Tuesday, December 11, 2007

Reading for Dec 11, 2007

Today's reading from the Rule of St. Benedict

April 11, August 11, December 11
Chapter 58: On the Manner of Receiving Sisters

When anyone is newly come for the reformation of her life,
let her not be granted an easy entrance;
but, as the Apostle says,
"Test the spirits to see whether they are from God."
If the newcomer, therefore, perseveres in her knocking,
and if it is seen after four or five days
that she bears patiently the harsh treatment offered her
and the difficulty of admission,
and that she persists in her petition,
then let entrance be granted her,
and let her stay in the guest house for a few days.

After that let her live in the novitiate,
where the novices study, eat and sleep.
A senior shall be assigned to them who is skilled in winning souls,
to watch over them with the utmost care.
Let her examine whether the novice is truly seeking God,
and whether she is zealous
for the Work of God, for obedience and for trials.
Let the novice be told all the hard and rugged ways
by which the journey to God is made.

If she promises stability and perseverance,
then at the end of two months
let this rule be read through to her,
and let her be addressed thus:
"Here is the law under which you wish to fight.
If you can observe it, enter;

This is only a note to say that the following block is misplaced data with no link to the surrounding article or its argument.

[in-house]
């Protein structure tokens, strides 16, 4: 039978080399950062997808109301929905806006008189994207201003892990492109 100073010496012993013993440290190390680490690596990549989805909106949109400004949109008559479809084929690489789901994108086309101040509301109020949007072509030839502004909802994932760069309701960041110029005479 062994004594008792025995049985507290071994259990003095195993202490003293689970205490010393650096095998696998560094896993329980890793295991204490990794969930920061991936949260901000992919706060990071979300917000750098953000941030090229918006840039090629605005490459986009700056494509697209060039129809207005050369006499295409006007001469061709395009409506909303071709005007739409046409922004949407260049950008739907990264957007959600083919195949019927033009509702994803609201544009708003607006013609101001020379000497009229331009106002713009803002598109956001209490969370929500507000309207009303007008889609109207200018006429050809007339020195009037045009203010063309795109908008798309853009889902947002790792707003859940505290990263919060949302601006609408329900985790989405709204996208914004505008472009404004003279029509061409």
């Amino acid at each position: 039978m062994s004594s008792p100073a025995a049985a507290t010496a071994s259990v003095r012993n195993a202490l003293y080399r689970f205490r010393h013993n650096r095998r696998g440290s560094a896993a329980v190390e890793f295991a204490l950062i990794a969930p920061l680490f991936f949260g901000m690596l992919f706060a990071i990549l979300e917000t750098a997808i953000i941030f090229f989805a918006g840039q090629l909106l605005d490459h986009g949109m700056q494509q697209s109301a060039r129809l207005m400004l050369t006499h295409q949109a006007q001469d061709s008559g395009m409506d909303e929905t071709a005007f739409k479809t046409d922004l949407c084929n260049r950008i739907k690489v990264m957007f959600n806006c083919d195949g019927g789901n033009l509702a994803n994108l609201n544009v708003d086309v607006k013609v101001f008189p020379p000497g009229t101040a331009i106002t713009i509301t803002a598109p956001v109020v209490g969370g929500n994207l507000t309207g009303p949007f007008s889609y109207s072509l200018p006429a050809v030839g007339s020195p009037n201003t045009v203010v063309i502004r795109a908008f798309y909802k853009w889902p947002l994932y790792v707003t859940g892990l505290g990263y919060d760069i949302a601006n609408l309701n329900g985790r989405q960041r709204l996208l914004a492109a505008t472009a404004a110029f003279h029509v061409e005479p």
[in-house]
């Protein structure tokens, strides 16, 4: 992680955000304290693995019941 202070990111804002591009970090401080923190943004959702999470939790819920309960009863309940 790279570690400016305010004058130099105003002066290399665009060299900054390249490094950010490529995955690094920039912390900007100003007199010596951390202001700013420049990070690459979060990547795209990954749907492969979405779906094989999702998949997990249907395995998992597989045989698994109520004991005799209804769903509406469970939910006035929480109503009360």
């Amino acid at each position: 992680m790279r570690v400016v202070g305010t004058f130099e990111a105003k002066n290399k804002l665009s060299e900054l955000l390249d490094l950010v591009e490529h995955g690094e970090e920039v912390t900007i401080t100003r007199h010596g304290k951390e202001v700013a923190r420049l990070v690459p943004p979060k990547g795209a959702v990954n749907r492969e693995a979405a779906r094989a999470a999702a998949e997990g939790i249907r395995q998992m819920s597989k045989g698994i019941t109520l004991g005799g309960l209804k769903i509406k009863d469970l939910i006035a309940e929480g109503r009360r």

if you cannot, you are free to depart."
If she still stands firm,
let her be taken to the above-mentioned novitiate
and again tested in all patience.
And after the lapse of six months let the Rule be read to her,
that she may know on what she is entering.
And if she still remains firm,
after four months let the same Rule be read to her again.

Then, having deliberated with herself,
if she promises to keep it in its entirety
and to observe everything that is commanded,
let her be received into the community.
But let her understand that,
according to the law of the Rule,
from that day forward she may not leave the monastery
nor withdraw her neck from under the yoke of the Rule
which she was free to refuse or to accept
during that prolonged deliberation.

Some Thoughts:

As one who has knocked at doors to discern if such and such is the place to which God calls me, I can attest that patience is definitely needed!! At issue, of course, is the validity of the call. If someone is hungry enough for God, they will do what it takes, bear what they must. Those who will not or cannot for whatever reason, demonstrate that God is not the most central and primary relationship in their lives. It may seem harsh, but the truth of the matter is that the monastic life is no easy. It is hard. It has been a trueism for centuries, borne out by centuries of monastic reformation, renewal and stories of the lives of monastics that when the monastic life is easy, one isn't doing it right. Conversion of life, after all, is hard work.

So what can we glean from today's reading for our own lives? Anything that God calls us to is worth the effort? The struggle? The hardship? Each and every day, God calls each and everyone of us into relationship with Him. God calls each one of us to our vocation which is to say to our truest identity hidden within Him. Is knowing God and being known by Him worth it?